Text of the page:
Oct 9 2010

What’s for Dinner

Seasonal change in California is, visually, hard to note: or rather, it’s only obvious when it switches from the wet to the dry, or back again. It’s very striking when the bright skies recede into grey and rain, and the hills lose their tawny gold coat and turn green again. But we don’t get autumn like I did growing up in the Ozarks: no riotous display of fall colors on the trees, no nip of early frost. No frost at all, in fact. It feels like summer still.

But in our CSA box, autumn has clearly arrived. This week we got the season’s first butternut squash, and a big head of bok choy—I know I’ll be seeing more of that in the weeks ahead. We also got lettuce, spinach, carrots, broccoli, zucchini, green peppers, plums, nectarines, apples, and a bunch of parsley.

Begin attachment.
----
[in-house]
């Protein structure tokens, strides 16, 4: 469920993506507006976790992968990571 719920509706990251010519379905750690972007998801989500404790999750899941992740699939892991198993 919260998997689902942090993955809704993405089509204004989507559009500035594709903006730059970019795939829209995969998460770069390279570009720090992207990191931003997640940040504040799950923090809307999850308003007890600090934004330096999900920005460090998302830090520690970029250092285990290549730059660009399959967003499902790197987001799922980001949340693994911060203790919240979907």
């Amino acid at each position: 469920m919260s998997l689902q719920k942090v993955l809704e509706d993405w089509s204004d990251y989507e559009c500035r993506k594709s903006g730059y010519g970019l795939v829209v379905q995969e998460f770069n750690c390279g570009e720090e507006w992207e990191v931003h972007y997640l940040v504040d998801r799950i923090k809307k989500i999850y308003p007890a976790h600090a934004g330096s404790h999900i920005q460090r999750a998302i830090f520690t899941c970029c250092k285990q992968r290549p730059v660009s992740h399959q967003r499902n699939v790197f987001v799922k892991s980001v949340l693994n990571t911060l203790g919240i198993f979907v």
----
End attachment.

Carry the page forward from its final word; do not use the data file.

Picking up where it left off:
Tonight I’ll roast a chicken with the carrots; tomorrow night I’ll make stock from the carcass, and chicken salad sandwiches with the leftover meat; Monday we’ll have zucchini fritters and a spinach salad with fennel and apples; Tuesday I’ll put the butternut squash into a baked rice casserole; Wednesday we’ll have leftover rice casserole supplemented with a garden salad (using the lettuce and broccoli, and probably some bacon and a creamy dressing); Thursday I’ll use the bok choy in a pot of hot and sour soup; and Friday, grilled sausages with peppers and onions.

Oct 7 2010


Here’s a picture of Davy enjoying the little play area we’ve set up for him (it’s the HABA “Dream Meadow” playmat, which I had to get from eBay since they’ve apparently discontinued it. I just think it’s really cute.)


Davy likes it and will happily spend up to about twenty minutes lying there. Mostly he plays with his own toes rather than any of the crinkly rattly things designed to grab his interest. The only trouble I’m having with it is in dissuading Robin from climbing in with him!

Oct 6 2010

A Dialogue

Sam: You’re staring at me. Why are you staring?
Me: I’m trying to map my romantic fantasies onto reality.
Sam: Okay.
Sam: *sidelong glance*
Sam: Still?
Me: Under what circumstances would you be prepared to die for me?
Sam: Raccoons.
Me: Raccoons?
Sam: Yes.
Me: Ah hah ha ha. I think that’ll do.
Sam: Come back when you need more.